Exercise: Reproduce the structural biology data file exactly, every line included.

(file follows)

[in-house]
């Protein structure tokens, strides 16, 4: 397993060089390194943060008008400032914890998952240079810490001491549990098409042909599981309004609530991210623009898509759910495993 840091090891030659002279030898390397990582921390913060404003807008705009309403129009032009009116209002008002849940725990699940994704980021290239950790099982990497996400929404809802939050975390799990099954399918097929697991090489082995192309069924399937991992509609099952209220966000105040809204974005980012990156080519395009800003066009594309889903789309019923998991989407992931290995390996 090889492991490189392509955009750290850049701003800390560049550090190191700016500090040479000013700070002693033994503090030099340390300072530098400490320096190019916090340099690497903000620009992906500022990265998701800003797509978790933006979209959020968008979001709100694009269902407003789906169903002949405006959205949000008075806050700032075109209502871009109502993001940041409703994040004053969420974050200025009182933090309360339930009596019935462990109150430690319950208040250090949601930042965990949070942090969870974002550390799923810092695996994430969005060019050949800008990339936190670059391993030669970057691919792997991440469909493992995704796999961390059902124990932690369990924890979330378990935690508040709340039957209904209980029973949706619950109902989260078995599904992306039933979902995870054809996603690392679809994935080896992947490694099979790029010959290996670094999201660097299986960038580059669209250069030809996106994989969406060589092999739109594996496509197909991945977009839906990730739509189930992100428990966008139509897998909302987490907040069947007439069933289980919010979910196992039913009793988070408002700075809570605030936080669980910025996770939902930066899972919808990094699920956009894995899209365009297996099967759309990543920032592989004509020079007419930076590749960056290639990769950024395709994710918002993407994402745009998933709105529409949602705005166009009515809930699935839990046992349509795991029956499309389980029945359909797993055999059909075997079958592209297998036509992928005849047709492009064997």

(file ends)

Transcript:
[in-house]
């Protein structure tokens, strides 16, 4: 397993060089390194943060008008400032914890998952240079810490001491549990098409042909599981309004609530991210623009898509759910495993 840091090891030659002279030898390397990582921390913060404003807008705009309403129009032009009116209002008002849940725990699940994704980021290239950790099982990497996400929404809802939050975390799990099954399918097929697991090489082995192309069924399937991992509609099952209220966000105040809204974005980012990156080519395009800003066009594309889903789309019923998991989407992931290995390996 090889492991490189392509955009750290850049701003800390560049550090190191700016500090040479000013700070002693033994503090030099340390300072530098400490320096190019916090340099690497903000620009992906500022990265998701800003797509978790933006979209959020968008979001709100694009269902407003789906169903002949405006959205949000008075806050700032075109209502871009109502993001940041409703994040004053969420974050200025009182933090309360339930009596019935462990109150430690319950208040250090949601930042965990949070942090969870974002550390799923810092695996994430969005060019050949800008990339936190670059391993030669970057691919792997991440469909493992995704796999961390059902124990932690369990924890979330378990935690508040709340039957209904209980029973949706619950109902989260078995599904992306039933979902995870054809996603690392679809994935080896992947490694099979790029010959290996670094999201660097299986960038580059669209250069030809996106994989969406060589092999739109594996496509197909991945977009839906990730739509189930992100428990966008139509897998909302987490907040069947007439069933289980919010979910196992039913009793988070408002700075809570605030936080669980910025996770939902930066899972919808990094699920956009894995899209365009297996099967759309990543920032592989004509020079007419930076590749960056290639990769950024395709994710918002993407994402745009998933709105529409949602705005166009009515809930699935839990046992349509795991029956499309389980029945359909797993055999059909075997079958592209297998036509992928005849047709492009064997």